The EUSS scheme’s ‘suitability’ requirement is an obstacle for people with criminal convictions. While serving prisoners are barred from applying, all adult applicants must provide information about criminal convictions in the UK and overseas. The Home Office carries out security check against the UK’s crime databases for everyone who applies. Those with outstanding deportation or exclusion orders will be refused. Applicants with historic convictions for serious criminal offences will be referred to Immigration Enforcement and could be earmarked for deportation.

Convictions for relatively minor offences can lead to refusal on ‘suitability’ grounds. Guidance for decision makers states that the following applicants should be referred to Immigration Enforcement for ‘case by case consideration’: people sentenced to prison in the past five years (regardless of the length of the sentence); people who have at any time being given a custodial sentence of twelve months or more for a single offence; and people who have lived in the UK for less than five years, and have, ‘in the last 3 years, received 3 or more convictions (including non-custodial sentences)’. The relatively low threshold for referrals has caused uncertainty for immigration advisers about which applications are likely to be refused.

Covid-19 has exacerbated the existing issues with the EU Settlement Scheme. The EUSS Resolution Centre closed its telephone lines suddenly in March, with applicants and advisers informed that evidence sent by post would no longer be processed. The centre reopened in mid-May but is likely to have a huge backlog of cases (at the end of February 2020, over three hundred thousand applications were outstanding). As coronavirus ravaged low-income BAME and migrant communities, organisations funded by the Home Office to assist ‘vulnerable people’ to apply to the EUSS scheme were told their grants were to be reduced.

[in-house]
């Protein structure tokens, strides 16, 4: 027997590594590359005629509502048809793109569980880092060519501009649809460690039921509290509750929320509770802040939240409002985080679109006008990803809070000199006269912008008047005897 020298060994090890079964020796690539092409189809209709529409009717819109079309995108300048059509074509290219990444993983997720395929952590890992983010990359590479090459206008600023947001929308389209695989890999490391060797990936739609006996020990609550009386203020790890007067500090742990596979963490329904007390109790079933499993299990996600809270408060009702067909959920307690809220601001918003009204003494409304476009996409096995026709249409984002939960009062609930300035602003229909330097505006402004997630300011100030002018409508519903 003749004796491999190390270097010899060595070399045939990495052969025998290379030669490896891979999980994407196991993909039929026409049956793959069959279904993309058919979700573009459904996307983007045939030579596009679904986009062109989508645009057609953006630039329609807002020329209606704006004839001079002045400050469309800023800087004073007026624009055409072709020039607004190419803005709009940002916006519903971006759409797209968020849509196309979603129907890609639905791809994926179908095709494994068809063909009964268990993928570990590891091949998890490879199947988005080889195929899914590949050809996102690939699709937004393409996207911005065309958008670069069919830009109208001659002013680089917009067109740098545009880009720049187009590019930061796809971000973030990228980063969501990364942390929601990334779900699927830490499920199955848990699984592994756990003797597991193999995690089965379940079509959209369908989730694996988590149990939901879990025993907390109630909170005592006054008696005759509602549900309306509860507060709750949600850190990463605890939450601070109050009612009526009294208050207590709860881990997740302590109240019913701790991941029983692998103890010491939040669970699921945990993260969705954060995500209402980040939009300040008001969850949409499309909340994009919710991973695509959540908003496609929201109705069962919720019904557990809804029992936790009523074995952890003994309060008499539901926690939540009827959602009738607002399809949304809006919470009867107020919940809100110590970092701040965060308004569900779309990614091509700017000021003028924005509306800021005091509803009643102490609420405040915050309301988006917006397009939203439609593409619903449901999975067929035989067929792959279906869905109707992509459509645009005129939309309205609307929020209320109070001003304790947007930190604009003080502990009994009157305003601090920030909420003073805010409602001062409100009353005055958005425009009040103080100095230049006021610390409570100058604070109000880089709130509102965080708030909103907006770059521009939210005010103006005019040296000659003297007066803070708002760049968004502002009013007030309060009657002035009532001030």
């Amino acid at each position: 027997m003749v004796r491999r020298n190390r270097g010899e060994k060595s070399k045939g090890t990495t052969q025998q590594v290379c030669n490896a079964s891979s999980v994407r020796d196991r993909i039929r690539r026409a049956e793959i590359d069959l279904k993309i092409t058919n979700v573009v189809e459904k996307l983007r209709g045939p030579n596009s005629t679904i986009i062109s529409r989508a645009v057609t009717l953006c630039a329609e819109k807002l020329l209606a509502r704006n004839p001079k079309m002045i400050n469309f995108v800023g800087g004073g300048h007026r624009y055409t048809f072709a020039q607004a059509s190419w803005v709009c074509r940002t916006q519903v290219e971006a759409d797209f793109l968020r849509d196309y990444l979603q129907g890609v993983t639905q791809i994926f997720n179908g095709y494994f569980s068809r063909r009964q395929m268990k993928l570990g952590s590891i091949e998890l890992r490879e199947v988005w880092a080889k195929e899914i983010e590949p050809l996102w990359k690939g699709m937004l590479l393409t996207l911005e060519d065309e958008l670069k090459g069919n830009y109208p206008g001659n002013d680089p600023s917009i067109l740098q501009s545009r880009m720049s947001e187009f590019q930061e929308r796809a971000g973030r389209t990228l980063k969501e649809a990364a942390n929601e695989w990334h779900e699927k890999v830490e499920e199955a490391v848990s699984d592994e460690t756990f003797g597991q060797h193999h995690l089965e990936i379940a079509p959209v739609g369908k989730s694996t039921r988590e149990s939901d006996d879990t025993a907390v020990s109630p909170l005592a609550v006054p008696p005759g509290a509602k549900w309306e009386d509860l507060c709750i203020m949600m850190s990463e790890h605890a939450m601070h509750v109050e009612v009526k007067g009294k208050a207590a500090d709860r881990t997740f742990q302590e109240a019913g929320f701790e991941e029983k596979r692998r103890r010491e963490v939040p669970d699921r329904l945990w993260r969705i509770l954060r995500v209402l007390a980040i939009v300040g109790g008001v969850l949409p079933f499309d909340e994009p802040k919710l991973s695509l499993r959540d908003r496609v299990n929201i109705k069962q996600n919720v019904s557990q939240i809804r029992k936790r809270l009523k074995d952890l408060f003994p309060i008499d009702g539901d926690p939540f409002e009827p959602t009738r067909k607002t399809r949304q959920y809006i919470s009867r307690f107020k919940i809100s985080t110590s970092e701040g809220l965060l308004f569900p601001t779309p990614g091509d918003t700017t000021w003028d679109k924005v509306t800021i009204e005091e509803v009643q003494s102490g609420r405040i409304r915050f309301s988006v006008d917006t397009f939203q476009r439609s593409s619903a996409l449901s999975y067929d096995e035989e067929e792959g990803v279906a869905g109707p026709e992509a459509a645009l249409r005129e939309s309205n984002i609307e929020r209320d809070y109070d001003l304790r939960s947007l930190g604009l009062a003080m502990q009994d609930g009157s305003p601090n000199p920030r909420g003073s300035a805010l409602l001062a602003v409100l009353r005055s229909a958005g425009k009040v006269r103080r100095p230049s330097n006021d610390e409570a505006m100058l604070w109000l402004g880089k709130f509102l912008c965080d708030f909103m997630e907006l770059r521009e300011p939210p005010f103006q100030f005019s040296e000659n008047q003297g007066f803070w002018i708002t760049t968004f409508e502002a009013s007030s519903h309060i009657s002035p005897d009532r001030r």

The EU Withdrawal Agreement makes vague provision for people who have ‘reasonable grounds’ for missing the deadline to submit an application ‘within a reasonable further period’. It would be naive to assume that what this government considers ‘reasonable’ will appear reasonable to anybody else.

A history of state violence
Laws targeting European nationals do not typically figure in accounts of the ‘hostile environment’. But the prospect of a EU Settlement Scheme ‘cliff edge’ needs to be viewed in the context of welfare and immigration policies that were making life impossible for some EU citizens living in the UK well before Brexit.

Luke De Noronha has written that, since the 2016 referendum, the migrant stories most often presented in mainstream media are those that reflect the anxieties of Europeans who are ‘white, middle-class and inconvenienced by [the prospect of Britain leaving the EU]’:

These migrants are ‘good migrants’. They are good for the British economy. They belong. They are self-mastering liberal subjects. They are white. These things not only intersect, but constitute one another. Whiteness is being invoked and produced in these narratives on hardworking taxpayers.

While Brexit-related ‘hate crime’ has not gone unnoticed, the concerns of those who are racialized as non-white—be they Roma, BAME Europeans or the non-EU family member of EU nationals—have been absent from most discussions of Britain’s departure from the EU.